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School Function Assessment

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Monica H

on 5 April 2013

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Transcript of School Function Assessment

School Function Assessment Developmental
Functional Tests Developmental: Functional: -Peabody
-GMFM Common Examples: Today's Focus:
-SFA Qualify a student Compare with age-matched peers Monitor change over time Identify areas of limitation Starting point for writing functional goals Or use findings to write skill-based goals without regarding function Measures are already focused on function and participation A Closer Look at
the SFA For grades K-6 Part I: Overall Participation in
various settings of the school Part II: Task Supports
1 = Extensive
4 = None
Reliance on assistance and/or adaptations for a variety of tasks such as: Part III: Activity Performance Performance is evaluated for a variety of tasks divided into physical (gross/fine motor and self-help) and cognitive/ behavioral subcategories.
1 = No performance
4 = Consistent performance Validity &
Reliability Convergent validity (r = .56 - .72) - moderate correlation between Vineland Adaptive Behavior Scales - Classroom edition and comparable scales on SFA Construct validity - Differences between SFA scores corresponded to different classifications of students
(physical vs. cognitive vs. social-emotional dx) *(Hwang et al, 2002; Davies et al, 2004) Interrater reliability Students receive ratings for their participation in each setting using a 6-point scale
1 = Extremely limited
6 = Full Internal consistency reliability (.92-.98) - confirmed the coherence of the items within each scale
- all scales were constructed to be hierarchical & unidimensional
- items covered the full range of difficulty seen in elementary students with disabilities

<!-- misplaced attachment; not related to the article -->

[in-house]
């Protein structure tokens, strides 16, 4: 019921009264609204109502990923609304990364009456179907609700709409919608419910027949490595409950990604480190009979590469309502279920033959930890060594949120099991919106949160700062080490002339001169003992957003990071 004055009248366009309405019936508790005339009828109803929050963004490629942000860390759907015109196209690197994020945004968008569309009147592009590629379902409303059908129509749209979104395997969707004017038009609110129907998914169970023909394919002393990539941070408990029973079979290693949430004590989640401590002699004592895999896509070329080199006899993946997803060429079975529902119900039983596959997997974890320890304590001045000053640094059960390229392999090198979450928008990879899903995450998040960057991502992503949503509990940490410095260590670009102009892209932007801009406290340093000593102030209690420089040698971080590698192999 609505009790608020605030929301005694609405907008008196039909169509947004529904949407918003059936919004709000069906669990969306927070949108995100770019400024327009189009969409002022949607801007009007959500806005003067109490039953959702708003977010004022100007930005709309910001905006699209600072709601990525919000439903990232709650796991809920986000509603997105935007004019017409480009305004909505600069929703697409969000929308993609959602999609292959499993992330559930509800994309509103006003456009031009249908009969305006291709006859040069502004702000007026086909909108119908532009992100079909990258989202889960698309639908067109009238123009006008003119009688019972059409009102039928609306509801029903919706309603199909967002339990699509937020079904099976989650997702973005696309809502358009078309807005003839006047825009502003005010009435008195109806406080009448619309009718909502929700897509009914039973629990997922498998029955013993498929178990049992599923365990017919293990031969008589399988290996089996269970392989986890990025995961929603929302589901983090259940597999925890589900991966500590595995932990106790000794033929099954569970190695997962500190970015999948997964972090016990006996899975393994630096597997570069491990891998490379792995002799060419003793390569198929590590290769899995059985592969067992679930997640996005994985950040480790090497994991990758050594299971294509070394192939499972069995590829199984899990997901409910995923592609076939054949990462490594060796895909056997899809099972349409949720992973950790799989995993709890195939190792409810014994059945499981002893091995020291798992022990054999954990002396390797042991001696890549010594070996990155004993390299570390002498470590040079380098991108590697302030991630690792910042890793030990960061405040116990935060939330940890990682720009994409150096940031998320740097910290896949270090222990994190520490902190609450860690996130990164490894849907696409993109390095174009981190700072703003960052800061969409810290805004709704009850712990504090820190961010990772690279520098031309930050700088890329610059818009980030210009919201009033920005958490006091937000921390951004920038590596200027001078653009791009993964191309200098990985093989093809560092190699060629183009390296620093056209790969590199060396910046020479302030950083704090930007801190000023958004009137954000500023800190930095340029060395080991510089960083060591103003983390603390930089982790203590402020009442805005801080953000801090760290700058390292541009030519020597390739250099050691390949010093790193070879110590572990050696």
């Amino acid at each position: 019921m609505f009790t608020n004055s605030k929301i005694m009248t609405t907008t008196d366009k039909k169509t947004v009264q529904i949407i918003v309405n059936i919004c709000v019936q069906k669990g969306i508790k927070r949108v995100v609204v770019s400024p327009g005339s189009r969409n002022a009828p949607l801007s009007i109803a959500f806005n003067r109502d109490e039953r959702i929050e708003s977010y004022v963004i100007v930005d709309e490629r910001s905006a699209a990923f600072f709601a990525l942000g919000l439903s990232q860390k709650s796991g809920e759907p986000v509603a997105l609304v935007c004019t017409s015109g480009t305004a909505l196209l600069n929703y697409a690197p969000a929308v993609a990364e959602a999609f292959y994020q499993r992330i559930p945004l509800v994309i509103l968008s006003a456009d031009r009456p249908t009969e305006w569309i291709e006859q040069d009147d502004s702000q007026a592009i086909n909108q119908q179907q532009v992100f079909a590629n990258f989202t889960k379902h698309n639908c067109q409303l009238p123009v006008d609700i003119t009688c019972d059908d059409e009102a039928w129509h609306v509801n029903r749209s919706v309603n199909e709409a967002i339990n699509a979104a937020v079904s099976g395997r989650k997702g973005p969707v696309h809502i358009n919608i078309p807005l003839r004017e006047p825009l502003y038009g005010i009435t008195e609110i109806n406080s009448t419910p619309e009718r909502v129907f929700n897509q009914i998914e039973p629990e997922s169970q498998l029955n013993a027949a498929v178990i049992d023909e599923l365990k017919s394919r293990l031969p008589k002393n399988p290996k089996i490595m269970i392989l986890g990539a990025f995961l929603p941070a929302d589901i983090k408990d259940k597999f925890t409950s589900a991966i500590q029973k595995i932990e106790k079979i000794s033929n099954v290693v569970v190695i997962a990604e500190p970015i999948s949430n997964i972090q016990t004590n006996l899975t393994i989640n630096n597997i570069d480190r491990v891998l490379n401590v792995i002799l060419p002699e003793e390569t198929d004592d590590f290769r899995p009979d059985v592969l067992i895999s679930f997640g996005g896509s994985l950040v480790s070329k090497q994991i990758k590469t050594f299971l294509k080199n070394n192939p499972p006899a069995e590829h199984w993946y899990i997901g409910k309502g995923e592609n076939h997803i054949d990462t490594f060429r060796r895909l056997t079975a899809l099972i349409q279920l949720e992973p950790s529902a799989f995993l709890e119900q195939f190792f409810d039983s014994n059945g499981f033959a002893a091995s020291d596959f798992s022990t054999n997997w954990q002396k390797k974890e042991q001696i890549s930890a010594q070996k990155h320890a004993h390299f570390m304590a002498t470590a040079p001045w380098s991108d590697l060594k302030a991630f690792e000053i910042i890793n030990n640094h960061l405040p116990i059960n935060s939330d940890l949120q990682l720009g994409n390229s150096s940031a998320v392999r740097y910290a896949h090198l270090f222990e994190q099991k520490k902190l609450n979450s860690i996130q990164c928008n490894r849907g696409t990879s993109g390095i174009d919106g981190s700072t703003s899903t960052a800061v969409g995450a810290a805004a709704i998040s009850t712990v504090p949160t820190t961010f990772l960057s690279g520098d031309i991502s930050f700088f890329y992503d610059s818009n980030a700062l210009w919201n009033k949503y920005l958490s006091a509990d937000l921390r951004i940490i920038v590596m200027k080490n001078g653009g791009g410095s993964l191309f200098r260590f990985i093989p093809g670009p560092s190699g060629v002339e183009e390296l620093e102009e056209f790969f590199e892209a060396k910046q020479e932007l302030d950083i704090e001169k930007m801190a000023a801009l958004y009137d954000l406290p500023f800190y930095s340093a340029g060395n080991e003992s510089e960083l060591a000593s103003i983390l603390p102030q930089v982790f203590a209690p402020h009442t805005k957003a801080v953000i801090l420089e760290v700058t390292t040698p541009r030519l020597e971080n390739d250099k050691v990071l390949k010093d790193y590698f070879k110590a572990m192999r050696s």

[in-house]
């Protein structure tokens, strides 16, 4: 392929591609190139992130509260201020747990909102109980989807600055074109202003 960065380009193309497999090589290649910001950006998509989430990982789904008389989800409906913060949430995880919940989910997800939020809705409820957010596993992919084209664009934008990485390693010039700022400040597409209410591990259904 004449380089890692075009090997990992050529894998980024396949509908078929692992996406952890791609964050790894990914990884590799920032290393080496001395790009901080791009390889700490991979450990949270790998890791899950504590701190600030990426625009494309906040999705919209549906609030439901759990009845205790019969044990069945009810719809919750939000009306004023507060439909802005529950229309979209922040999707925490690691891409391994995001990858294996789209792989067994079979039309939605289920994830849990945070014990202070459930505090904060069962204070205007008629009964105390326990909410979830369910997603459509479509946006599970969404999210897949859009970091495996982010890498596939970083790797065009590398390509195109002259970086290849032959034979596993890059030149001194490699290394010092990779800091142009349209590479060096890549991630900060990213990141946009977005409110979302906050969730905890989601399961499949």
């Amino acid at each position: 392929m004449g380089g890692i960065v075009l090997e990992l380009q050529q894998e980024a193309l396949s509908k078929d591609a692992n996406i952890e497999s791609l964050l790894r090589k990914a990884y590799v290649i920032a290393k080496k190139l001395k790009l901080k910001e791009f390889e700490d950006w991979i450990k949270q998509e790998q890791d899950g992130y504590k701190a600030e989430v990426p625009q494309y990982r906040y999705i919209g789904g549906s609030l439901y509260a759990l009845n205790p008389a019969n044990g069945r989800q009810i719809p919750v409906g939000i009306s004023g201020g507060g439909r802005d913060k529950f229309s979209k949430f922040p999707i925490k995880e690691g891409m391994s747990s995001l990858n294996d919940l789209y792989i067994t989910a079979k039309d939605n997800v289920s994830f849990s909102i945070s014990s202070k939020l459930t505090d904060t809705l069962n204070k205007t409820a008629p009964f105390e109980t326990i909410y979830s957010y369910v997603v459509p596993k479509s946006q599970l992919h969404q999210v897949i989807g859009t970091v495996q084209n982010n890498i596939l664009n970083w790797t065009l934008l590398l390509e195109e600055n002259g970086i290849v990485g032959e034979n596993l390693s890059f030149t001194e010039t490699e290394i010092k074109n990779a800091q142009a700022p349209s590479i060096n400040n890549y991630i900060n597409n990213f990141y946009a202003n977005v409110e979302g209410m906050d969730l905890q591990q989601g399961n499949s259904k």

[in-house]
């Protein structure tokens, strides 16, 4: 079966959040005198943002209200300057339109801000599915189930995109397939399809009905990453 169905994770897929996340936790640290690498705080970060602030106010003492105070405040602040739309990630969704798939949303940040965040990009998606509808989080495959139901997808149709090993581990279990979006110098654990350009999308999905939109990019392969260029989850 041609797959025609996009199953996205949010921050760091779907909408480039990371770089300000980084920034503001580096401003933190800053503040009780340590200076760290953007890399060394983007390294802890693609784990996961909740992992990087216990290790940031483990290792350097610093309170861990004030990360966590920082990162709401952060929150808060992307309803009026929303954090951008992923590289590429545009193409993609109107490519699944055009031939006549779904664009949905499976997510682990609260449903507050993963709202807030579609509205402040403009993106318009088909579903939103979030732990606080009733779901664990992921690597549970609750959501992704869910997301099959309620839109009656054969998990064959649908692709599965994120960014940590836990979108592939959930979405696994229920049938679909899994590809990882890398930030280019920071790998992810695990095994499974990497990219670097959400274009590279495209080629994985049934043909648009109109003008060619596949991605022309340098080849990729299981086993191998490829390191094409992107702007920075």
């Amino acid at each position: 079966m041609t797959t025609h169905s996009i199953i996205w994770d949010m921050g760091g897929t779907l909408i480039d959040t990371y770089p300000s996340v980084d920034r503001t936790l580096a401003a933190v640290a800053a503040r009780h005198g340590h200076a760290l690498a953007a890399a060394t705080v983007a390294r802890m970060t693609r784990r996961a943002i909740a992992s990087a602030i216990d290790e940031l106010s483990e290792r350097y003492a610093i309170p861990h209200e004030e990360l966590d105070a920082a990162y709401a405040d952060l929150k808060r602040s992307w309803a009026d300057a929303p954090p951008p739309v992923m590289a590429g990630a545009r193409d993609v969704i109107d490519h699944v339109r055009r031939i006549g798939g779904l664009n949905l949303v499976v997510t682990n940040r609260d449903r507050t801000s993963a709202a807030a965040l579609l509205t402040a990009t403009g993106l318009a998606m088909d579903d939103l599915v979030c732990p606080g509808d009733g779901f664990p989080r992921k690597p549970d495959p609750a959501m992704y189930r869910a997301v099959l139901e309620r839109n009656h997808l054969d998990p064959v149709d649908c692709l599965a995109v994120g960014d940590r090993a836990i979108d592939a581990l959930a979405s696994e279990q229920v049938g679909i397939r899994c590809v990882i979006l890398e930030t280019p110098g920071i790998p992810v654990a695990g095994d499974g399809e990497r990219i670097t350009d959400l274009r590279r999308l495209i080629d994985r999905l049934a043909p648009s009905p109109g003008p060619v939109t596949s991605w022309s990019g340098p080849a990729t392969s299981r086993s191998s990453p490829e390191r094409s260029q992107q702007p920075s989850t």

*(Coster et al, 1998) (.68 - .73) - moderate correlations between the ratings of OTs & classroom teachers
- no significant difference in the way OTs & teachers rated individual students despite different educational background & training
- area of greatest difference was in scoring Task Supports section (adaptations vs. accommodations) *(Davies et al, 2004) Strengths Challenges Strengths - satisfies the IDEA requirement that related services be tied to an educationally relevant outcome*
- utilizes transdisciplinary focus & language*
- documents progress & effects of intervention*
- assists in the development of functionally relevant goals & objectives for the IEP
- supports effective communication between team members
- facilitates collaborative program planning
(*SFA, Coster et al. 1998) Challenges
- decreased interrater reliability due to diverse training backgrounds
- lack of training leads to confusion, especially in Part II - Task Supports (assistance vs. accommodations)
- amount of time required to complete assessment
- coordination of time to meet and discuss between team members
- difficulty analyzing results for PT relevance
- results can be confusing for IEP team, including parents, when whole test is not reviewed (e.g. Low score on physical tasks does not always indicate need for PT.)
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